A civil law system is generally more prescriptive than a common law system. However, a government will still need to consider whether specific legislation is required to either limit the scope of a certain restriction to allow a successful infrastructure project, or may require specific legislation for a sector. Please go to Legislation and Regulation and “Organizing Government to think PPP” sections for more information on this.
There are a number of provisions implied into a contract under the civil law system – less importance is generally placed on setting out ALL the terms governing the relationship between the parties to a contract in the contract itself as inadequacies or ambiguities can be remedied or resolved by operation of law. This will often result in a contract being shorter than one in a common law country.
It is also important to note in the area of infrastructure that certain forms of infrastructure projects are referred to by well-defined legal concepts in civil law jurisdictions. Concessions and Affermage have a definite technical meaning and structure to them that may not be understood or applied in a common law country. Care should be taken, therefore, in applying these terms loosely. This is further considered under Agreements.
System Features: Common Law Systems Civil Law Systems COMMON LAW versus CIVIL LAW SYSTEMS
System features| Common law system| Civil law system| Continuity of legal system| Evolutionary| Arbitrary| Major source of law| Customs and practice| Legislative statues| Reliance on precedent| Strongly| Weak| Judicial role in law making| Active and creative| Passive and technical| Role of legal scholarship| Secondary and peripheral| Extensive and influential| Judicial review of statutes and executive actions| Yes| No| Major decision stage| Trial| Investigation and examination| Trial format| Accusatorial/confrontational| Inquisitorial/collaborative| Use of argument and debate| Extensive/fundamental| Modest and restricted| Style of legal reasoning | Inductive| Deductive|
Trial emphasis on| Procedural correctness| Factual certainty| Evidentiary rules| Formal and restrictive(exclusionary rule)| None(all evidence considered)| Role of lawyers during trial| Primary| Secondary|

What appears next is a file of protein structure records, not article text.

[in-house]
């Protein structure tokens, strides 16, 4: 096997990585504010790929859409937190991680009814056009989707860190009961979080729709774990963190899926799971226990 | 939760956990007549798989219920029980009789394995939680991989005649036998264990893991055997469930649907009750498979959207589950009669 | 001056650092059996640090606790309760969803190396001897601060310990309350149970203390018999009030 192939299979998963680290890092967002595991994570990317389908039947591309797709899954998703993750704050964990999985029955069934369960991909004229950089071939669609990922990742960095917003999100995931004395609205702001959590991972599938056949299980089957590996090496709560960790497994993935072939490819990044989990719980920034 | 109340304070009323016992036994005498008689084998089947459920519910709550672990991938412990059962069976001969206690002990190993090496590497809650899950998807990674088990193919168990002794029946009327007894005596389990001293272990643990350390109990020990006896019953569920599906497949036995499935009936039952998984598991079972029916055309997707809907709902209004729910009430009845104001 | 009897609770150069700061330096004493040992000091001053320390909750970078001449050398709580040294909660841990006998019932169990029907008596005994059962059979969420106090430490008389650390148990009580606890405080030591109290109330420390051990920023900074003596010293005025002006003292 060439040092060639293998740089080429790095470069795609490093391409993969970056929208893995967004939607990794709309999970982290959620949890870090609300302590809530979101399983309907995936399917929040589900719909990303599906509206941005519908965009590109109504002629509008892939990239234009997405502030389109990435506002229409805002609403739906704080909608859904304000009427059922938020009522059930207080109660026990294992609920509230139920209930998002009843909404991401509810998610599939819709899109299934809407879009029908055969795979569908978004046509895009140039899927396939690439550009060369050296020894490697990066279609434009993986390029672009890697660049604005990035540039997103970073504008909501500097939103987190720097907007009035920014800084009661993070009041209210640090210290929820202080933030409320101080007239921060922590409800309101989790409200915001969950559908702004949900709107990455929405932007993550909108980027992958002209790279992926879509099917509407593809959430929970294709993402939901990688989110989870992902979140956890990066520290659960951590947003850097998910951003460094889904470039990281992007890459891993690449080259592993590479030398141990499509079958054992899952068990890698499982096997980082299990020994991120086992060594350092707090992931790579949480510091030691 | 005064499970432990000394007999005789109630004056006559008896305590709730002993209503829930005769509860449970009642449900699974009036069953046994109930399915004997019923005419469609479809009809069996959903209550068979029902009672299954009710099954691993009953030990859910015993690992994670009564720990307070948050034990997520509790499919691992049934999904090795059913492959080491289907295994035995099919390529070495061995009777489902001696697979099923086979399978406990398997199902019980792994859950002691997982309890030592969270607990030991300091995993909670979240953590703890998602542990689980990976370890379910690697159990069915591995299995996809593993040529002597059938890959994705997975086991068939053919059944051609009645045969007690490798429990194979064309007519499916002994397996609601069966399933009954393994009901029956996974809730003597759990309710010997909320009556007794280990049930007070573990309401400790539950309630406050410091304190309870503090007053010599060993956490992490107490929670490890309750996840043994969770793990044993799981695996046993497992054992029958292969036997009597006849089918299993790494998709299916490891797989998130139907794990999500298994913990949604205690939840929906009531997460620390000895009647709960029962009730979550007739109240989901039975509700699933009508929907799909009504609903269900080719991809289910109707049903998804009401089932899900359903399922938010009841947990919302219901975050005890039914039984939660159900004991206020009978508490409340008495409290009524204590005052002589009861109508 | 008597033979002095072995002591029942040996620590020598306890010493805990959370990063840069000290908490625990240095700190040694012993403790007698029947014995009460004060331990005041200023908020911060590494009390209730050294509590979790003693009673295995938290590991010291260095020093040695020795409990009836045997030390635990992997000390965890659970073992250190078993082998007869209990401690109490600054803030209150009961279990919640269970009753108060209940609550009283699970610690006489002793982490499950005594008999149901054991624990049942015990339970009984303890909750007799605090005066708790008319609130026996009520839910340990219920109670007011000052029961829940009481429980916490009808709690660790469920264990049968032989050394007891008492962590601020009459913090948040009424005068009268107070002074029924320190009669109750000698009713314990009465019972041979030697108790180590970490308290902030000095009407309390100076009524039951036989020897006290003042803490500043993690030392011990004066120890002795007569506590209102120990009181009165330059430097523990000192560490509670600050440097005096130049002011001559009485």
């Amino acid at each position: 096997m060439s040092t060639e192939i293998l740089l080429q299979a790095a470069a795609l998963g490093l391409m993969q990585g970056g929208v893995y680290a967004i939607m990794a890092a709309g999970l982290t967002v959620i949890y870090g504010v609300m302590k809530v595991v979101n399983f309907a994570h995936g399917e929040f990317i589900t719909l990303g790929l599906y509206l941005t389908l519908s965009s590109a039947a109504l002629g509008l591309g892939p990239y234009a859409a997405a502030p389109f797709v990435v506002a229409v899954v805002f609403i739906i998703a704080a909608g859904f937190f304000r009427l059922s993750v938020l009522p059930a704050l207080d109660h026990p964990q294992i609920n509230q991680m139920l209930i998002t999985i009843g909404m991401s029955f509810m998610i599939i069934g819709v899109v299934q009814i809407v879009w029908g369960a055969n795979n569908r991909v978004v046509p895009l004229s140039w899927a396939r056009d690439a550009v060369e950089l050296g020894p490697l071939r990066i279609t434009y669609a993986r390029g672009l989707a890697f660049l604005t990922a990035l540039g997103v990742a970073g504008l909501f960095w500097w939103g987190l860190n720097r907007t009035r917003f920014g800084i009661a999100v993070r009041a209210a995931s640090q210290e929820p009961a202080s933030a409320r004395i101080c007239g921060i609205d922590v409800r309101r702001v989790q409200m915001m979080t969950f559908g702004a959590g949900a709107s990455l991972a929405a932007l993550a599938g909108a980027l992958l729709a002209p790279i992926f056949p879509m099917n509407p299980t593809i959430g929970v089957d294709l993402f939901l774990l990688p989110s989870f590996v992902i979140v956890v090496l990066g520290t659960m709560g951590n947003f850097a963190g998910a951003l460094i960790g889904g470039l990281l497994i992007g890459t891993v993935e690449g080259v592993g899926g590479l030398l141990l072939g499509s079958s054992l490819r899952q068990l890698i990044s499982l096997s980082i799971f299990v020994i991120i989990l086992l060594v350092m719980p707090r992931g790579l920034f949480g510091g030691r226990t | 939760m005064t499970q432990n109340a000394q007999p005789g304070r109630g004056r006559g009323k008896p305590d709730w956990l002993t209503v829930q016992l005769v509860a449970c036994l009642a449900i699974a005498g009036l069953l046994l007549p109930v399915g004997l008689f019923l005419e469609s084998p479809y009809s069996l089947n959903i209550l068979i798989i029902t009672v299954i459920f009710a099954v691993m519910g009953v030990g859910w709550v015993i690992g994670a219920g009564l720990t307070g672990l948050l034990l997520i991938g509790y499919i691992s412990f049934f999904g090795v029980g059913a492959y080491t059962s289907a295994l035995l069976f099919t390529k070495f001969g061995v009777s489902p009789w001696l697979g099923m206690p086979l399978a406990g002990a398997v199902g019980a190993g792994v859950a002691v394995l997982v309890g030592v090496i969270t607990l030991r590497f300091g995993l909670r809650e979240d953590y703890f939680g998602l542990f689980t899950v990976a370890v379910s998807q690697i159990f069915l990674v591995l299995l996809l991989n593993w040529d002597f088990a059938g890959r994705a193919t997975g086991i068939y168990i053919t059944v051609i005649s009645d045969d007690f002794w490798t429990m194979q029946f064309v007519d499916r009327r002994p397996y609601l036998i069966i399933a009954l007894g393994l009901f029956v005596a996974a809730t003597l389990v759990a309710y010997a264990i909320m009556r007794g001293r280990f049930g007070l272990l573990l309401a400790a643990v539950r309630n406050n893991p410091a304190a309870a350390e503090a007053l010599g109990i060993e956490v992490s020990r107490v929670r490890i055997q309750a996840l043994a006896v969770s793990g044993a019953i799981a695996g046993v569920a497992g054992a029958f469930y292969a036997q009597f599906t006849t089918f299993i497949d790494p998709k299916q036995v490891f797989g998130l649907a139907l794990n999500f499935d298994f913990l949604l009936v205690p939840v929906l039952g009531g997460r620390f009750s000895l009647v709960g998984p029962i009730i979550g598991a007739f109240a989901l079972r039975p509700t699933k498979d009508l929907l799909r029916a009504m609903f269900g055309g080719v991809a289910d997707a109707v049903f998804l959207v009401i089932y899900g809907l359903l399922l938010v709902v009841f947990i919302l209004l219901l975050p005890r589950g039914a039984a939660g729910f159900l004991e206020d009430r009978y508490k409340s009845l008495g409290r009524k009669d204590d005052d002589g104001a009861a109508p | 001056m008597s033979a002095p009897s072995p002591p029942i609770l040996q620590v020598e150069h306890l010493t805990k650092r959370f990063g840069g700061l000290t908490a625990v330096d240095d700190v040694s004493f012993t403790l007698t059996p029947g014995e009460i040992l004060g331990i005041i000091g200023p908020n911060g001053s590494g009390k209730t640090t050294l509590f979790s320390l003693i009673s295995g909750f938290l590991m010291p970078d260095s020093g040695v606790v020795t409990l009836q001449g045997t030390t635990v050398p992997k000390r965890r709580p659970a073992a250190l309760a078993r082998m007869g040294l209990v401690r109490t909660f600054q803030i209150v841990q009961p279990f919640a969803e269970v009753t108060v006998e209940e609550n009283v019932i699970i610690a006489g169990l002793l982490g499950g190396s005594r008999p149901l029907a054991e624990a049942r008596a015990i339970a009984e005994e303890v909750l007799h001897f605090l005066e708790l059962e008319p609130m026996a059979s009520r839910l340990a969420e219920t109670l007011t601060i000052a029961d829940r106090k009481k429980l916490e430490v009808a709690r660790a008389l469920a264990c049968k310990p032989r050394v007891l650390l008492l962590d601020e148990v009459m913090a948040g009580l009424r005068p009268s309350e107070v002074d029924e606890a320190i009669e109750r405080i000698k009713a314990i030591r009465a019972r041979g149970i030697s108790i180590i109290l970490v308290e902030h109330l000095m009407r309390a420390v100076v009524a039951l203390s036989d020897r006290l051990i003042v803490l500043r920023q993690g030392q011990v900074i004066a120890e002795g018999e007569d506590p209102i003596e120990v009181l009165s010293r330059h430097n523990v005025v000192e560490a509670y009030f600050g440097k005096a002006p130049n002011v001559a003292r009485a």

Functions of lawyers | Debate and oppose| Advise and inform| Judges role during trial| Referee/umpire| Advise and inform| Selection of judges| Political appointments from practicing lawyers| Merit advancement from judicial specialists| Status of judges | Political VIPs | Mid level civil servants| Citizen trial participation| Juries| Members of judicial panels| Appellate review focus| Procedural| Procedural and substantive| Unity of court structure| Unified court structure| Diffused court structuresMultiple specialized courts|
Summary of Differences between Civil law and Common law legal systems Set out below are a few key differences between common law and civil law jurisdictions.
Feature| Common Law| Civil Law| Written constitution| Not always| Always| Judicial decisions| Binding| Not binding on 3rd parties; however, administrative and constitutional court decisions on laws and regulations binding on all | Writings of legal scholars| Little influence| Significant influence in some civil law jurisdictions| Freedom of contract| Extensive – only a few provisions implied by law into contractual relationship | More limited – a number of provisions implied by law into contractual relationship| Court system applicable
to PPP projects| In most cases contractual relationship is subject to private law and courts that deal with these issues| Most PPP arrangements (e.g. concessions) are seen as relating to a public service and subject to public administrative law administered by administrative courts|